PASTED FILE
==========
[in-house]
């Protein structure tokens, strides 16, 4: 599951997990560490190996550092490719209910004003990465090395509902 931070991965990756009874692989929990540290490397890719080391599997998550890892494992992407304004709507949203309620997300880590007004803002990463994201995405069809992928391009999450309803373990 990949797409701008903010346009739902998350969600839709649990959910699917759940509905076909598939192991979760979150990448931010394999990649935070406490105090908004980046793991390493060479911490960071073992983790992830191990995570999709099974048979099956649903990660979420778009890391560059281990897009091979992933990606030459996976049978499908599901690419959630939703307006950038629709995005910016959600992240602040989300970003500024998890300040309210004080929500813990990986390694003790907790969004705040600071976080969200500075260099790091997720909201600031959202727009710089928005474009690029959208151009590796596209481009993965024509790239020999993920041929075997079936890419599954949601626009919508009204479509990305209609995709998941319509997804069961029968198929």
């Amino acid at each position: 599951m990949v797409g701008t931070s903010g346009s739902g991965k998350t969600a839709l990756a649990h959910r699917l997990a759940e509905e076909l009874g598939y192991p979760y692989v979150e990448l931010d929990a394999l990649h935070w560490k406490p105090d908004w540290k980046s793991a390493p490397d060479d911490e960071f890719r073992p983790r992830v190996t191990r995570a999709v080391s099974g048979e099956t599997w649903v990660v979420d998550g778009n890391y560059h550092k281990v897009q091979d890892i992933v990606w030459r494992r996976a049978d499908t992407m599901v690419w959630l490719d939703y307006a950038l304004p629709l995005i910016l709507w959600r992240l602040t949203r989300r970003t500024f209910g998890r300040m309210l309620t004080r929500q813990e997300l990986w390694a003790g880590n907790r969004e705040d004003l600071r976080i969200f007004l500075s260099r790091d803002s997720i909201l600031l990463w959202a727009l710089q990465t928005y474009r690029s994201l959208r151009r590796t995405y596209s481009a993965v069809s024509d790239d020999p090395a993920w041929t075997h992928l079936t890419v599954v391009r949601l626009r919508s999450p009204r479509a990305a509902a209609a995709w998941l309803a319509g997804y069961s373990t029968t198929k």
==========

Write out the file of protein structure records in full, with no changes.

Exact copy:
[in-house]
């Protein structure tokens, strides 16, 4: 599951997990560490190996550092490719209910004003990465090395509902 931070991965990756009874692989929990540290490397890719080391599997998550890892494992992407304004709507949203309620997300880590007004803002990463994201995405069809992928391009999450309803373990 990949797409701008903010346009739902998350969600839709649990959910699917759940509905076909598939192991979760979150990448931010394999990649935070406490105090908004980046793991390493060479911490960071073992983790992830191990995570999709099974048979099956649903990660979420778009890391560059281990897009091979992933990606030459996976049978499908599901690419959630939703307006950038629709995005910016959600992240602040989300970003500024998890300040309210004080929500813990990986390694003790907790969004705040600071976080969200500075260099790091997720909201600031959202727009710089928005474009690029959208151009590796596209481009993965024509790239020999993920041929075997079936890419599954949601626009919508009204479509990305209609995709998941319509997804069961029968198929």
């Amino acid at each position: 599951m990949v797409g701008t931070s903010g346009s739902g991965k998350t969600a839709l990756a649990h959910r699917l997990a759940e509905e076909l009874g598939y192991p979760y692989v979150e990448l931010d929990a394999l990649h935070w560490k406490p105090d908004w540290k980046s793991a390493p490397d060479d911490e960071f890719r073992p983790r992830v190996t191990r995570a999709v080391s099974g048979e099956t599997w649903v990660v979420d998550g778009n890391y560059h550092k281990v897009q091979d890892i992933v990606w030459r494992r996976a049978d499908t992407m599901v690419w959630l490719d939703y307006a950038l304004p629709l995005i910016l709507w959600r992240l602040t949203r989300r970003t500024f209910g998890r300040m309210l309620t004080r929500q813990e997300l990986w390694a003790g880590n907790r969004e705040d004003l600071r976080i969200f007004l500075s260099r790091d803002s997720i909201l600031l990463w959202a727009l710089q990465t928005y474009r690029s994201l959208r151009r590796t995405y596209s481009a993965v069809s024509d790239d020999p090395a993920w041929t075997h992928l079936t890419v599954v391009r949601l626009r919508s999450p009204r479509a990305a509902a209609a995709w998941l309803a319509g997804y069961s373990t029968t198929k």